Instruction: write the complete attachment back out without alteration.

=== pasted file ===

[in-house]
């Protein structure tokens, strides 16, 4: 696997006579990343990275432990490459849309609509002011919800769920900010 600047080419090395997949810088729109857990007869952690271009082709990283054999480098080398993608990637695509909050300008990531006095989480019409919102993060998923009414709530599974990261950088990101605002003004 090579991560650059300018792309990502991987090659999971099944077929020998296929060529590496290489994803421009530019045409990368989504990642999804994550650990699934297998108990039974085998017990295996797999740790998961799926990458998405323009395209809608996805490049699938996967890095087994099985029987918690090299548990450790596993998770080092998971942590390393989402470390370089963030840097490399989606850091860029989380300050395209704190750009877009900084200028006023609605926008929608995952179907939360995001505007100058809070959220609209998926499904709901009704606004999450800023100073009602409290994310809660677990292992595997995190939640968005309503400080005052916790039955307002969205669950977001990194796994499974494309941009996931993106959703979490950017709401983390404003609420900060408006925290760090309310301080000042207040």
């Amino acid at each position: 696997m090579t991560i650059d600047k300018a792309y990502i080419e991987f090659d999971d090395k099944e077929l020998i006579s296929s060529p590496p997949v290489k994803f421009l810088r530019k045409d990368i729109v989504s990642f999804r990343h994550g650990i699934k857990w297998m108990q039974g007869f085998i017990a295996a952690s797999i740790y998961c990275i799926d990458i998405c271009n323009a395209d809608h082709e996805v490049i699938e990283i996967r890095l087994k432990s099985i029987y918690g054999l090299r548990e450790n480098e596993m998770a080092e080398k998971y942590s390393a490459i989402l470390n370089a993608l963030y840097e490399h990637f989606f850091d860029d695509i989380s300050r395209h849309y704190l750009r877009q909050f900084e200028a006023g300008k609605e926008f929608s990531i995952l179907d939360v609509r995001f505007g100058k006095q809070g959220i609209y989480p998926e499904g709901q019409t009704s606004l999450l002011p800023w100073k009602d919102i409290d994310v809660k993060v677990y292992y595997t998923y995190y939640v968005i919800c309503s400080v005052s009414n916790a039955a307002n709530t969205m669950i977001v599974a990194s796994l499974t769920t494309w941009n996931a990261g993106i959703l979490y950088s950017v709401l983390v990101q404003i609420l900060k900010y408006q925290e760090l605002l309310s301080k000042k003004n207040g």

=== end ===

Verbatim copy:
[in-house]
């Protein structure tokens, strides 16, 4: 696997006579990343990275432990490459849309609509002011919800769920900010 600047080419090395997949810088729109857990007869952690271009082709990283054999480098080398993608990637695509909050300008990531006095989480019409919102993060998923009414709530599974990261950088990101605002003004 090579991560650059300018792309990502991987090659999971099944077929020998296929060529590496290489994803421009530019045409990368989504990642999804994550650990699934297998108990039974085998017990295996797999740790998961799926990458998405323009395209809608996805490049699938996967890095087994099985029987918690090299548990450790596993998770080092998971942590390393989402470390370089963030840097490399989606850091860029989380300050395209704190750009877009900084200028006023609605926008929608995952179907939360995001505007100058809070959220609209998926499904709901009704606004999450800023100073009602409290994310809660677990292992595997995190939640968005309503400080005052916790039955307002969205669950977001990194796994499974494309941009996931993106959703979490950017709401983390404003609420900060408006925290760090309310301080000042207040």
């Amino acid at each position: 696997m090579t991560i650059d600047k300018a792309y990502i080419e991987f090659d999971d090395k099944e077929l020998i006579s296929s060529p590496p997949v290489k994803f421009l810088r530019k045409d990368i729109v989504s990642f999804r990343h994550g650990i699934k857990w297998m108990q039974g007869f085998i017990a295996a952690s797999i740790y998961c990275i799926d990458i998405c271009n323009a395209d809608h082709e996805v490049i699938e990283i996967r890095l087994k432990s099985i029987y918690g054999l090299r548990e450790n480098e596993m998770a080092e080398k998971y942590s390393a490459i989402l470390n370089a993608l963030y840097e490399h990637f989606f850091d860029d695509i989380s300050r395209h849309y704190l750009r877009q909050f900084e200028a006023g300008k609605e926008f929608s990531i995952l179907d939360v609509r995001f505007g100058k006095q809070g959220i609209y989480p998926e499904g709901q019409t009704s606004l999450l002011p800023w100073k009602d919102i409290d994310v809660k993060v677990y292992y595997t998923y995190y939640v968005i919800c309503s400080v005052s009414n916790a039955a307002n709530t969205m669950i977001v599974a990194s796994l499974t769920t494309w941009n996931a990261g993106i959703l979490y950088s950017v709401l983390v990101q404003i609420l900060k900010y408006q925290e760090l605002l309310s301080k000042k003004n207040g």